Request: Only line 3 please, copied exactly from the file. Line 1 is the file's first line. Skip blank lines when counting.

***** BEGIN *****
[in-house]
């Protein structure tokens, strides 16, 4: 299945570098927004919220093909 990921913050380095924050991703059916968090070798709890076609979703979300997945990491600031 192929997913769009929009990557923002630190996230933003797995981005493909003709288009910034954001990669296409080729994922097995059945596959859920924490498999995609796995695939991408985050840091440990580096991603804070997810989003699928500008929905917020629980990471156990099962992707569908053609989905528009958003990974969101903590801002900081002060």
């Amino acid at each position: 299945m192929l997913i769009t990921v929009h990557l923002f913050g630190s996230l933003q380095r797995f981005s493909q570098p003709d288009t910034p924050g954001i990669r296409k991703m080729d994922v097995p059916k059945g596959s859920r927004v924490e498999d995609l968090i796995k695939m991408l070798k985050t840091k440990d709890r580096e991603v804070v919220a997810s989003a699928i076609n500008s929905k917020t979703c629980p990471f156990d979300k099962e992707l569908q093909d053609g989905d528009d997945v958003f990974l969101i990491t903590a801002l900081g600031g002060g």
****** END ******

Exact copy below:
């Amino acid at each position: 299945m192929l997913i769009t990921v929009h990557l923002f913050g630190s996230l933003q380095r797995f981005s493909q570098p003709d288009t910034p924050g954001i990669r296409k991703m080729d994922v097995p059916k059945g596959s859920r927004v924490e498999d995609l968090i796995k695939m991408l070798k985050t840091k440990d709890r580096e991603v804070v919220a997810s989003a699928i076609n500008s929905k917020t979703c629980p990471f156990d979300k099962e992707l569908q093909d053609g989905d528009d997945v958003f990974l969101i990491t903590a801002l900081g600031g002060g």